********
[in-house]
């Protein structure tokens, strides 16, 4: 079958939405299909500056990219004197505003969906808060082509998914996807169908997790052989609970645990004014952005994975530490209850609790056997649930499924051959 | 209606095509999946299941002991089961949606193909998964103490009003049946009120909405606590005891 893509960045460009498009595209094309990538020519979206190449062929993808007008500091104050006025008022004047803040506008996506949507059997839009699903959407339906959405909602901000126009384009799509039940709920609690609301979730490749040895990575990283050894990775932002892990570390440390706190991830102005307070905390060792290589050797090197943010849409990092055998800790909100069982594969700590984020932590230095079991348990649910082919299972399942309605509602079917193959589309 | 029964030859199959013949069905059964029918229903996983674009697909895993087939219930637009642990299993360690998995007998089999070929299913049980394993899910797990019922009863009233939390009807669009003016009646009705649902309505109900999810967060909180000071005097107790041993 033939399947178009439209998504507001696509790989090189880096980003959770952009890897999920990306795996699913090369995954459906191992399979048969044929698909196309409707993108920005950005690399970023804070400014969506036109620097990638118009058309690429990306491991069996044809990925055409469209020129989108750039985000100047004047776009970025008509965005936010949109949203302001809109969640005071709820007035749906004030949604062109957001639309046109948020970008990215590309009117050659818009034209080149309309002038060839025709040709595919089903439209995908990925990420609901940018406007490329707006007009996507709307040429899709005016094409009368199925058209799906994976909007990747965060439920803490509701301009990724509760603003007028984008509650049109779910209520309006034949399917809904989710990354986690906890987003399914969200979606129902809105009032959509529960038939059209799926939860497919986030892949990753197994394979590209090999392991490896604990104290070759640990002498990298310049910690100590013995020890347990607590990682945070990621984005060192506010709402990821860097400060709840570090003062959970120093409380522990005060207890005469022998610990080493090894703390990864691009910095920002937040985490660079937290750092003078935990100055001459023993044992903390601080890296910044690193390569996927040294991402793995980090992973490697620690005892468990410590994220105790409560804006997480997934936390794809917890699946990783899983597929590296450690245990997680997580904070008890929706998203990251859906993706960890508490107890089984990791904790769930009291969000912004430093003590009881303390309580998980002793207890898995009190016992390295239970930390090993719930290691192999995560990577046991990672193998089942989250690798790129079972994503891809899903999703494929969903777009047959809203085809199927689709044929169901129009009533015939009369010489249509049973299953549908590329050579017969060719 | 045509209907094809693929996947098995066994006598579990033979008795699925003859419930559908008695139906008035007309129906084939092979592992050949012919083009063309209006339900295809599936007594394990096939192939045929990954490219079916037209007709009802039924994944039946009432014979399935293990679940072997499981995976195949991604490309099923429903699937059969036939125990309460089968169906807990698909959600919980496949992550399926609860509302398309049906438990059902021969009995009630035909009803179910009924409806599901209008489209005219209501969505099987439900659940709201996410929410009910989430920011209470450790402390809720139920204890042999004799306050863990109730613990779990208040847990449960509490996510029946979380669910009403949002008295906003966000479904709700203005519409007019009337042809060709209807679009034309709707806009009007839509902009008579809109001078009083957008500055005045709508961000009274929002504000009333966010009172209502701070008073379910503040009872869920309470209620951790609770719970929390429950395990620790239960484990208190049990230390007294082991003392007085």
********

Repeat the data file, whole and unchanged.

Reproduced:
[in-house]
């Protein structure tokens, strides 16, 4: 079958939405299909500056990219004197505003969906808060082509998914996807169908997790052989609970645990004014952005994975530490209850609790056997649930499924051959 | 209606095509999946299941002991089961949606193909998964103490009003049946009120909405606590005891 893509960045460009498009595209094309990538020519979206190449062929993808007008500091104050006025008022004047803040506008996506949507059997839009699903959407339906959405909602901000126009384009799509039940709920609690609301979730490749040895990575990283050894990775932002892990570390440390706190991830102005307070905390060792290589050797090197943010849409990092055998800790909100069982594969700590984020932590230095079991348990649910082919299972399942309605509602079917193959589309 | 029964030859199959013949069905059964029918229903996983674009697909895993087939219930637009642990299993360690998995007998089999070929299913049980394993899910797990019922009863009233939390009807669009003016009646009705649902309505109900999810967060909180000071005097107790041993 033939399947178009439209998504507001696509790989090189880096980003959770952009890897999920990306795996699913090369995954459906191992399979048969044929698909196309409707993108920005950005690399970023804070400014969506036109620097990638118009058309690429990306491991069996044809990925055409469209020129989108750039985000100047004047776009970025008509965005936010949109949203302001809109969640005071709820007035749906004030949604062109957001639309046109948020970008990215590309009117050659818009034209080149309309002038060839025709040709595919089903439209995908990925990420609901940018406007490329707006007009996507709307040429899709005016094409009368199925058209799906994976909007990747965060439920803490509701301009990724509760603003007028984008509650049109779910209520309006034949399917809904989710990354986690906890987003399914969200979606129902809105009032959509529960038939059209799926939860497919986030892949990753197994394979590209090999392991490896604990104290070759640990002498990298310049910690100590013995020890347990607590990682945070990621984005060192506010709402990821860097400060709840570090003062959970120093409380522990005060207890005469022998610990080493090894703390990864691009910095920002937040985490660079937290750092003078935990100055001459023993044992903390601080890296910044690193390569996927040294991402793995980090992973490697620690005892468990410590994220105790409560804006997480997934936390794809917890699946990783899983597929590296450690245990997680997580904070008890929706998203990251859906993706960890508490107890089984990791904790769930009291969000912004430093003590009881303390309580998980002793207890898995009190016992390295239970930390090993719930290691192999995560990577046991990672193998089942989250690798790129079972994503891809899903999703494929969903777009047959809203085809199927689709044929169901129009009533015939009369010489249509049973299953549908590329050579017969060719 | 045509209907094809693929996947098995066994006598579990033979008795699925003859419930559908008695139906008035007309129906084939092979592992050949012919083009063309209006339900295809599936007594394990096939192939045929990954490219079916037209007709009802039924994944039946009432014979399935293990679940072997499981995976195949991604490309099923429903699937059969036939125990309460089968169906807990698909959600919980496949992550399926609860509302398309049906438990059902021969009995009630035909009803179910009924409806599901209008489209005219209501969505099987439900659940709201996410929410009910989430920011209470450790402390809720139920204890042999004799306050863990109730613990779990208040847990449960509490996510029946979380669910009403949002008295906003966000479904709700203005519409007019009337042809060709209807679009034309709707806009009007839509902009008579809109001078009083957008500055005045709508961000009274929002504000009333966010009172209502701070008073379910503040009872869920309470209620951790609770719970929390429950395990620790239960484990208190049990230390007294082991003392007085």